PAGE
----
Zuckerbucks Took A Hit In A Louisiana Appellate Court Last Week…

…and it’s a good sign that Louisiana isn’t going to devolve into the kind of ballot-harvesting chaos that Georgia, Michigan and Arizona did following the big-money grants the Center for Tech and Civic Life doled out in states like those.

The Third Circuit Court of Appeals issued a ruling last week in a case Attorney General Jeff Landry brought against CTCL to stop the organization from making grants to local elections offices in predominantly Democrat (read: majority black) areas for the 2020 election. Landry’s office lost at the trial court level, but that just got overturned. A press release from the AG’s office adds some detail

In a major win for election integrity, a Louisiana Court of Appeal has sided with Attorney General Jeff Landry in his lawsuit against the Mark Zuckerberg-funded Center for Tech and Civic Life (CTCL) over private funding of elections.

After a district judge dismissed the suit over CTCL violating state law by trying to inject private funds into our election system during the 2020 presidential election cycle, a three-judge panel at the Third Circuit yesterday reversed that decision and remanded the case back to the trial court.

“Our law is clear: no individual, including Mark Zuckerberg, should supersede the people’s elected representatives,” said Attorney General Landry. “Our elections should never be for sale; private money should not fund our elections.”

The appellate court agreed with Attorney General Landry that the trial court’s conclusion was “legally incorrect” – ruling that Attorney General Landry “has stated a cause of action to protect an interest of the state by preventing the funding of elections with private money.”

“I applaud the great work done by my Assistant Attorneys General Jeffrey Wale, Carey Jones, Jeddie Smith, and Ryan Montegut,” continued Attorney General Landry. “My office and I will continue to defend Louisiana’s election system against improper influence.”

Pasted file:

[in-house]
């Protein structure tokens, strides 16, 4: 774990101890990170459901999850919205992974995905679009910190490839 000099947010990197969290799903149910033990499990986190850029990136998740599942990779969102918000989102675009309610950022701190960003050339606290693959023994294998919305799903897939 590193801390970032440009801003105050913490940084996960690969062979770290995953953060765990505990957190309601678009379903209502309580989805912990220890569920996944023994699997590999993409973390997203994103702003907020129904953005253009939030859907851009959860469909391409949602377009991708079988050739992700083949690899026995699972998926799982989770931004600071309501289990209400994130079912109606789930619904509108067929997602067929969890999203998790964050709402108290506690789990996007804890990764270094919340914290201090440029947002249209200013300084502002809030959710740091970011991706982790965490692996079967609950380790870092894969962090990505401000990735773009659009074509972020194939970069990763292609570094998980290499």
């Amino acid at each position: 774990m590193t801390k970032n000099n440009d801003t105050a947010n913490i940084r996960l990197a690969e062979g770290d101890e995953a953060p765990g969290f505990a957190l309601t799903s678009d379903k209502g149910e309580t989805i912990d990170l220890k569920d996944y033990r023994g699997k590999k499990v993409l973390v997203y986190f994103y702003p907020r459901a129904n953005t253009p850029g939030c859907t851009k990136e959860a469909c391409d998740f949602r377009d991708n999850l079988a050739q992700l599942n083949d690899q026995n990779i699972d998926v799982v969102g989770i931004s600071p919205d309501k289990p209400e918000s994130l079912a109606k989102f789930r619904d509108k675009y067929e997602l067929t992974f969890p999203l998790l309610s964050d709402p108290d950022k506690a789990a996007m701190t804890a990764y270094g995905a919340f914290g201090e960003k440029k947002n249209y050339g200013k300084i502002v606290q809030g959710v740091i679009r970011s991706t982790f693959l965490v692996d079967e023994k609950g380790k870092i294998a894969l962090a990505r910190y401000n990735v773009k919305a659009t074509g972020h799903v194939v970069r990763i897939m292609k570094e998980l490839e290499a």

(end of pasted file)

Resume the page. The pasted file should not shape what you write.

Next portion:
CTCL is, as our readers are likely aware, an organization funded by Facebook founder Mark Zuckerberg and his wife. It’s a Hard Left outfit which has brazenly favored Democrat Party campaigns by perverting election laws, and in 2020 CTCL used nearly $400 million in funding provided by the Zuckerbergs to “fortify” the 2020 election by doling out grants for Democrat-majority cities like Atlanta, Milwaukee, and Philadelphia that the local elections offices would be able to staff up with community organizers and ballot harvesters and to install “drop boxes” for mail-in ballots.

Everyone knows what happened as a result.

Landry fought this in Louisiana, though his initial lawsuit to stop CTCL from making grants in the state didn’t bear immediate fruit in the courts. What he was able to do, though, was to create enough friction that the organization was frightened off by the prospect of its practices being subjected to discovery and vetting in a courtroom. CTCL made no grants in Louisiana in 2020.

Additionally, Rep. Blake Miguez has brought bills in the last two legislative sessions aimed at making Zuckerbucks-style private grants illegal. In other words, if somebody wants to pay to “fortify” an election they could make a donation to the Secretary of State’s office and the funds would then be used systematically on a statewide basis – but a private actor who wants to dump money on, say, Orleans Parish but not St. Tammany Parish would not be allowed to do so.

This makes perfect sense, and therefore it’s no surprise that Miguez’ bills have been vetoed.

The fight against private funding of public elections is going on around the country. It looks as if Louisiana might be on the leading edge of it.

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